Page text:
Yelm Mayor JW Foster fended off a spirited challenge by Yelm Councilor Joe DePinto to remain as the Prairie City’s head official for the next four years.

“I’m glad to be able to continue the job of mayor,” Foster said. “It’s been really rewarding and even more so than I thought it would be when I became mayor, it’s become more than a job, it’s a lifestyle. It’s who I want to be for the foreseeable future.”

Foster said he looks forward to spending weeks only focusing on the mayoral role and not having to worry about campaigning. He said campaigning while being mayor was “exhausting” and he will take the three-day weekend to remember fallen soldiers and get caught up on rest before he and the council “tie things up” before the end of the year.

Since his appointment, Foster said his accomplishments include a changed atmosphere at Yelm City Hall by taking care of the employees and proposing two balanced budgets, and completely restructuring the budget format for 2018. 

“The good part of the campaign was that I learned that I’m not in this alone, that I had a lot of people supporting me and I learned that people will tell you what they really want if you take the time to listen to them and I did a lot of listening on the campaign trail and now I can take that to city hall and make it happen,” Foster said.

Foster leads by 53 percent (389 votes) to 47 percent over DePinto (345 votes) with an estimated 200 votes remaining to be counted as of press time. The next count was scheduled at 6 p.m. Wednesday (look for updated numbers on yelmonline.com).

DePinto did not concede the election Tuesday night and quoted baseball legend Yogi Berra as he told his supporters, “It ain’t over till it’s over.” 734 people voted for DePinto or Foster and both parties expect close to 1,000 total votes. There is not a tally of write-in voters, leaving the total number of votes remaining to speculation although DePinto said he still believes there is a “path to victory.” 

His optimistic spirit comes from multiple days of doorbelling and calling Yelm residents. DePinto said the recent push will be more noticeable when the second round of results are released on Wednesday evening.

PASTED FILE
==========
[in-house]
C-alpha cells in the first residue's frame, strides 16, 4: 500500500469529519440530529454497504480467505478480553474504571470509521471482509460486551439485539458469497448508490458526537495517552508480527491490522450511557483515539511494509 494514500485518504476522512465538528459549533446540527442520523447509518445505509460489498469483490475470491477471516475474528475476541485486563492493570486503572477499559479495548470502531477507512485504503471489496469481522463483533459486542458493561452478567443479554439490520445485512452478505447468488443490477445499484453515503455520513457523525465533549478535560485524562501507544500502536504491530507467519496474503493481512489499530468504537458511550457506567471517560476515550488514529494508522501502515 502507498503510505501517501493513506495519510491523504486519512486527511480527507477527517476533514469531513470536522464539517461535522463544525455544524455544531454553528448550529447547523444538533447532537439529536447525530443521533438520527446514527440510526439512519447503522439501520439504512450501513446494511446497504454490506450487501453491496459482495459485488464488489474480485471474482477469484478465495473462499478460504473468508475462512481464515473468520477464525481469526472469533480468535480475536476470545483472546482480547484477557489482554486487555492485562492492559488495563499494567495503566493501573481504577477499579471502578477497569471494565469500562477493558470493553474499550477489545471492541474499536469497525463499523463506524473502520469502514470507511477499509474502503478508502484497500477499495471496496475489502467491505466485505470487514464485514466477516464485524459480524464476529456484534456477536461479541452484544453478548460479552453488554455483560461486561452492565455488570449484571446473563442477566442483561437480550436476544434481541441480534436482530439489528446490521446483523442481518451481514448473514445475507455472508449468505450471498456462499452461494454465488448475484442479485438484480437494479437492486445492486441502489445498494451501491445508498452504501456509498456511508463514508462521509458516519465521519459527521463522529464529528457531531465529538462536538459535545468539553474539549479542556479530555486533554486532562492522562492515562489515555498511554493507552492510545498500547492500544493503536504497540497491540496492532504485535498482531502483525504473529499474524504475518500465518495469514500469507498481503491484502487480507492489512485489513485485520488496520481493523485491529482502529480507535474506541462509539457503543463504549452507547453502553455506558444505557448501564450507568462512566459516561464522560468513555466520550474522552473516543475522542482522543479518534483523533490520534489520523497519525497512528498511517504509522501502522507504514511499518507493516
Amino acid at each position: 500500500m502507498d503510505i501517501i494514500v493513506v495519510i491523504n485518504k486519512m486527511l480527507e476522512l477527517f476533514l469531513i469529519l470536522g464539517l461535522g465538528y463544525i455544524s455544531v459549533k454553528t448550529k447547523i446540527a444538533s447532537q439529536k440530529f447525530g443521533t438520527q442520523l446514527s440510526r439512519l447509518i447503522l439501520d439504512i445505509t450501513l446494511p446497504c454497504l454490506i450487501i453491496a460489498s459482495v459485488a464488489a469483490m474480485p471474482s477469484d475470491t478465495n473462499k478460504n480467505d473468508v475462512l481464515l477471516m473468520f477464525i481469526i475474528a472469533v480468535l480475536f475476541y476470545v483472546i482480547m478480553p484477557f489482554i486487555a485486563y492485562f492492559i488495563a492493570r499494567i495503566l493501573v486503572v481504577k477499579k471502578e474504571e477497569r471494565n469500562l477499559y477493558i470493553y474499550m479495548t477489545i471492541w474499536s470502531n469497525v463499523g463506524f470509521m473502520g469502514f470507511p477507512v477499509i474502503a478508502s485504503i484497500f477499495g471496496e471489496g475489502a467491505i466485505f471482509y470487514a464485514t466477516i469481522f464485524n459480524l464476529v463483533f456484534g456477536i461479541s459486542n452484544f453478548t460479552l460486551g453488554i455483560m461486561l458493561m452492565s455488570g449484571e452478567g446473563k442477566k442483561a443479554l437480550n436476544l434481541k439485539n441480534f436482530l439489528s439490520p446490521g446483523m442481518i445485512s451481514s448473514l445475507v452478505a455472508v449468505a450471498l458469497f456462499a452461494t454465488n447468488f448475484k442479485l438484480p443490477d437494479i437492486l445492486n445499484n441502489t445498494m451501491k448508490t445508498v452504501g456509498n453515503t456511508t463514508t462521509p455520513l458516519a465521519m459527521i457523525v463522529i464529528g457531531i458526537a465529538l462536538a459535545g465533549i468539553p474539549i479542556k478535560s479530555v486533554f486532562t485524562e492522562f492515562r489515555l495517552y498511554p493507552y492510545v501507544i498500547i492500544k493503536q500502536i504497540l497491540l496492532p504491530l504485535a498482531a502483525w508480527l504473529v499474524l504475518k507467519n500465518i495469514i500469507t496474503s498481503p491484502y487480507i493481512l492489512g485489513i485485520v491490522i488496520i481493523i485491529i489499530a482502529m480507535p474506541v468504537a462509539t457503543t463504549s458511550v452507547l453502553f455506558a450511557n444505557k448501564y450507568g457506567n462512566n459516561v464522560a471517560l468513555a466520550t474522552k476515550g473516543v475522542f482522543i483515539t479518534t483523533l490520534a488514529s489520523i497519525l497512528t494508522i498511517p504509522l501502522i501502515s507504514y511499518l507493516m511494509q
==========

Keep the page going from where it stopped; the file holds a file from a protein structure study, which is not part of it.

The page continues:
“I put all of my effort into trying to become mayor and that has been my focus and right now I don’t know my next step,” DePinto said. “I’m just going to go back to work tomorrow and stay on the city council and represent the people the best I can.” 

Yelm City Council

Longtime Yelm Planning Commissioner Terry Kaminski will be on the council, leading challenger James Blair. Kaminski had 55 percent (388 votes) to 45 percent (317 votes) for Blair.

Yelm Councilor Russ Hendrickson is in a dogfight to retain his seat, leading challenger Cody Colt by a slim two votes. Hendrickson has 336 votes; Colt has 334.

“It feels fantastic to have the support and the respect of the people of Yelm. I am very proud and honored and I will do my utmost to fulfill their expectations.” Kaminski said. “Being on city council has been a dream of mine for many years and the fact that I have been voted on is an honor.”

Kaminski said stepping into the new role will be a learning curve and will look to current city leaders for guidance.

With the initial results showing Kaminski with a 10 percent lead, Blair knew the chances of catching up were slim but remained proud he received 45 percent without any prior political experience. Although Blair didn’t get elected to the city council this year, he said “he’s not going anywhere” and will continue to be involved in the community and local politics.

Blair’s platform was to promote community service and public safety, minimize taxes, ensure local government manages funds efficiently and keep government out of business decisions.

“A lot of the things I have talked about, smaller government and getting the government out of the way and being smart about how they spend the money,” Blair said. “That is 45 percent of the people that agreed with that and that is making a huge statement whether I win or not.”